Rookie Rider was the evolution of the First Gait initiative, but it was outdated and not necessarily marketable. The name Rookie Rider and the revamping of that program was in big part brought forward by Ontario [Equestrian] and they did some launches this year. It’s a fantastic program; there is no horse involved, but there are instructors using a barrel on a special stand that is decked out with our logo, a surcingle and saddle pad. Everything is designed to break down and store inside the barrel, and the barrel ships. It can be brought to schools, malls, horse shows. Basically, it’s the first introduction for many children to a horse. Apparently, the kids give the barrels names and start interacting like it’s a real horse and pat it on the neck!
It’s really our goal to go past that barrier of needing to go to a barn to have your first horse experience. When the children go through this program and learn how to get on and off the barrel, balance, etc, then the organizer or instructor can give them the Ticket To Ride, which is the next step, a voucher that would be redeemable through the PTSO for an initial grooming lesson or consultation at a certified facility.
How else will you be educating youth about how much fun riding is?
I really think that media sources, such as your own, or broad-scope larger national media like the CBC, are great ways to engage those who aren’t yet into equestrian activities. That’s part of our marketing plan: what do we need to do for each area? We are already working on different steps and projects that are working towards these goals.
What is the incentive for a riding establishment to become a Center of Excellence?
Basically at the grass roots – Rookie Rider, Ticket To Ride, P’tit Trot – we’re re-analyzing the rider levels and how they fit together. Getting the certification of coaches organized ties to that next step of getting the venues themselves certified. Certified coaches and venues will also tie into the Respect In Sport Training so that parents and students are able to have the confidence and comfort to know that their coaches and facilities pass certain criteria and can provide a certain level of service. Centers of Excellence are high performance training centers. We are starting with a certified coach and facility program, once we have this in place we will be able to identify high performance facilities that would be suitable Centers of Excellence. Probably within the next year we’ll have a lot more of that framework in place. Once we create the framework, we have to engage the community, and engage the current facilities that are operating, to explain what would be involved and what the benefits are for them and their customers.
The document mentions the creation of a National Fan Club to increase awareness of the equestrian sports and lifestyle. When will it be launched?
I’m not sure of the date at the moment, but it is an initiative that the Business Development Committee has been actively working on, so very hopeful that it will be in 2019.
Is this strategic plan written in stone, or a work in progress?
This is a living document. As we present it to different groups and engage in a conversation about very simple specific initiatives, committees might come back to us and say, ‘This is really great, thank you. We now know where to focus.’ And other times they might say, ‘You’re really missing ABC point.’ So we can continue to evolve this document, tweak it based on not just what we see for the future of the organization, but also the feedback that we’re getting from the operational groups and stakeholders.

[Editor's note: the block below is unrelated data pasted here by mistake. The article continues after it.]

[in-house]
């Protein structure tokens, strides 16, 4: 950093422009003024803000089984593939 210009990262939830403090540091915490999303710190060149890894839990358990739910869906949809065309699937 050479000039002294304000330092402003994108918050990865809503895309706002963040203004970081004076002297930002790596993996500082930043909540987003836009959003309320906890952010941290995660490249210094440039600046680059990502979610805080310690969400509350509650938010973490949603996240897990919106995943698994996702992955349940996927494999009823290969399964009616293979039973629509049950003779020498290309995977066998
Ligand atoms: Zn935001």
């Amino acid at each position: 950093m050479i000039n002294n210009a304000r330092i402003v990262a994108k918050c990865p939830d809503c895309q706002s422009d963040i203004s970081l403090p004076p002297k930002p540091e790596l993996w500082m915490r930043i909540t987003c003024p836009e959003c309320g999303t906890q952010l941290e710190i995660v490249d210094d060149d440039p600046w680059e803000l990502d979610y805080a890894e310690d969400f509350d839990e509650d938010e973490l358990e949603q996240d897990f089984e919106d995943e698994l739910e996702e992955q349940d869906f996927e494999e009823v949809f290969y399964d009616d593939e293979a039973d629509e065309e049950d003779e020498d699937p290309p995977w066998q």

A big area of focus for us in the next year will be what other external groups or schools or clubs or affiliates outside of our operational committees we can bring this message to. How you present this document and how you request feedback and participation is probably the most important piece, because the board is not an operational body, it’s a governance body, so it’s looking at the future. All of the operational committees and staff, they’re the feet on the ground; they’re going from A to B. So they need to embrace that A-to-B journey or be able to say, ‘Hey, we need to switch the direction a little bit or maybe we need to switch the timing.’ That feedback is critical.
The other piece that’s critical is that you can have multiple groups working on similar projects. For example, Young Horse Development could be an initiative that a discipline committee, the province, and an operational committee like Equine Industry Development might be working on. So the importance of presenting to them and engaging them to communicate with each other is also critical.
The reality is that we still have a lot of work ahead. We know there will be ups and downs over the coming years, but the Board is committed to working towards the improvement of the organization and to continuing to stabilize our operation. As long as we can keep a firm vision on the future, we know we can achieve our goals.
Can EC members get involved in the process right now?
Absolutely. At the moment, I have been sharing my email – firstname.lastname@example.org – to any stakeholder and I’ve been receiving feedback, good, bad, and all welcome. I always encourage people to reach out. Our consultants who are embarking on the organizational review may create another email address where specific information can go. But certainly at this point, anyone who’s interested can reach out to me, and I can direct them to the [appropriate] office. They can also reach out to [CEO] Richard Mongeau as well (email@example.com).